You’re not supposed to judge a project before it’s completed, but last week the scaffolding came down around the highly anticipated new Poetry Foundation building in Chicago designed by John Ronan Architects, offering a glimpse of how the building is coming together. While the elegant glass box looks refined enough for a finished building, it will soon be concealed behind a perforated metal screen, creating an interstitial space between the building envelope and the street. The combination of glazing and screen should make for shifting effects of light and texture that change throughout the day and over the seasons.
You probably would not expect to find the ubiquitous “@” symbol in the same category as the Olivetti portable typewriter, the Saarinen tulip chair, or the Pininfarina Cisitalia 202 GT car. But on Saturday at the Art Institute of Chicago (AIC), Paola Antonelli, Senior Curator, Department of Architecture and Design at the Museum of Modern Art, New York, persuasively argued for its inclusion in MoMA’s famed design collection alongside the items described above.
Within the very small world of museum architecture and design curators the AIC’s symposium, “Modern Construction: Creating Architecture and Design Collection” assembled a blue-chip group to discuss acquisition methodologies, philosophies, and approaches. Read More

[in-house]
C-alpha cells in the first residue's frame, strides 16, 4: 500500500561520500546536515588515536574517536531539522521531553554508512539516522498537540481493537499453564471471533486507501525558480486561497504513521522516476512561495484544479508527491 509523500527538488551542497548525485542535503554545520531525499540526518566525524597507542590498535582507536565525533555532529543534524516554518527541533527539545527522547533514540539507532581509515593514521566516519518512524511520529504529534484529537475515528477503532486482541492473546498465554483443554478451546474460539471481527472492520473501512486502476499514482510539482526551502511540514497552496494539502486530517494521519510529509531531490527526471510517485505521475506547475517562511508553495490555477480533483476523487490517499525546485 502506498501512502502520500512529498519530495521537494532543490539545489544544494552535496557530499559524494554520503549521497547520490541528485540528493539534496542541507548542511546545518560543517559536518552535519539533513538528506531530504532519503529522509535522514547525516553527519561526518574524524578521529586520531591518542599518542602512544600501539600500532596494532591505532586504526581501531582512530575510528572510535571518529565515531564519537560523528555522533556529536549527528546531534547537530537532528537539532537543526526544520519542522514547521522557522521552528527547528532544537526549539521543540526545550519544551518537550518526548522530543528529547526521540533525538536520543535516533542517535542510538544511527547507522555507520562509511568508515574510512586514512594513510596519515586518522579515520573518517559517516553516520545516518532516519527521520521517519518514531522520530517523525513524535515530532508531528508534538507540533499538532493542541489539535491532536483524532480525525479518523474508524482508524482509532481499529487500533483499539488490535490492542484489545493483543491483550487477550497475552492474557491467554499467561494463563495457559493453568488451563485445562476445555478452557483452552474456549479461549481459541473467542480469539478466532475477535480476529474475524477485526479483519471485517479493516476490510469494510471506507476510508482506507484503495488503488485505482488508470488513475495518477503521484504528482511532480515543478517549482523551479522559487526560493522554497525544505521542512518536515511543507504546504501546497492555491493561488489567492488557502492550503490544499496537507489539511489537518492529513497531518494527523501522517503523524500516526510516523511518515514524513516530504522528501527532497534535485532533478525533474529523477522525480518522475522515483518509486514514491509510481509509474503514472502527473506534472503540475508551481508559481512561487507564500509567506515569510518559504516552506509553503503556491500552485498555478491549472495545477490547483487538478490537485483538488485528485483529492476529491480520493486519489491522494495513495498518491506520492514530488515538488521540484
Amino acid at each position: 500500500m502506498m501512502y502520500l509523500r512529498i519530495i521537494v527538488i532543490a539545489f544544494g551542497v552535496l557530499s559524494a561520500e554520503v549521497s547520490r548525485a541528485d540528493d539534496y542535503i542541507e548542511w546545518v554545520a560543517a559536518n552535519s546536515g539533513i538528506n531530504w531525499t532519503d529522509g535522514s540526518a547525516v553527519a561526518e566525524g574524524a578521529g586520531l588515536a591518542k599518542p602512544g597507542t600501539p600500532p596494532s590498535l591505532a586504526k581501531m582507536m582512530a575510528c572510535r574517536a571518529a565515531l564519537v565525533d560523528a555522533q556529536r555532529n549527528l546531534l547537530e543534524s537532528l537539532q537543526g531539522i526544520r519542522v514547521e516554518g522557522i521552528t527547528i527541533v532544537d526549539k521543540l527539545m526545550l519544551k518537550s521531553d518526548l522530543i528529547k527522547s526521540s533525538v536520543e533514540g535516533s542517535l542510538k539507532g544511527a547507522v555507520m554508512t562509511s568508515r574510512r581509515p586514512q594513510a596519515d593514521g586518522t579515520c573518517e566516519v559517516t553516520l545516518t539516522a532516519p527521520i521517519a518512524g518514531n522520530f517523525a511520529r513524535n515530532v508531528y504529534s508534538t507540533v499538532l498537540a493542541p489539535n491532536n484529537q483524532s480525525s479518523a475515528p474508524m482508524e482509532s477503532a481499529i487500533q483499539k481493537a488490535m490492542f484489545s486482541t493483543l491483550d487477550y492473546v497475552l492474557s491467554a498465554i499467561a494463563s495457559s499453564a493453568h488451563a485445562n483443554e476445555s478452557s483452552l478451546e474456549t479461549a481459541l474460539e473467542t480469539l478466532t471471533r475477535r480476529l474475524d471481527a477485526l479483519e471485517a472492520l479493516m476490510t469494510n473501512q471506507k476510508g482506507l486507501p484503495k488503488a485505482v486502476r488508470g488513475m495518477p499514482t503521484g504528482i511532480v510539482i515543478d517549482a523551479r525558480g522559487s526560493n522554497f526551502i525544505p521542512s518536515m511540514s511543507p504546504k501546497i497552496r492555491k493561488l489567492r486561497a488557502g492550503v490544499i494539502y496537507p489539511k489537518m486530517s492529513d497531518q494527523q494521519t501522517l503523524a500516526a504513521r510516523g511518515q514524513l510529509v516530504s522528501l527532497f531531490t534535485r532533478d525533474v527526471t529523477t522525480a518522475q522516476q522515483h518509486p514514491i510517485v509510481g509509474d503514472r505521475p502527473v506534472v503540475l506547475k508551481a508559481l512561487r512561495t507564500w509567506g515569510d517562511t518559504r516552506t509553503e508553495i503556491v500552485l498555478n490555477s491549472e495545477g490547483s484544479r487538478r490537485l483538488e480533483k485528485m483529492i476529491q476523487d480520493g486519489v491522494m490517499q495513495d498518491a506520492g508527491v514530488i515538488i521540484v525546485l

Last Friday’s ribbon-cutting festivities marking the opening of Columbia College’s 35,500 square foot, $21 million Media Production Center (MPC) in Chicago’s South Loop featured retired anchorman/documentarian/pitchman Bill Kurtis emceeing a ceremony in the building’s large soundstage that included remarks by Mayor Richard Daley and a slew of college officials and donors, all extolling the virtues of the first new building in the school’s 120 years of operation. Columbia claims to have the nation’s largest film and video school, and refers to the MPC as a “state of the art facility designed to foster cross disciplinary collaboration among students in film, television, interactive arts and media and television.” Read More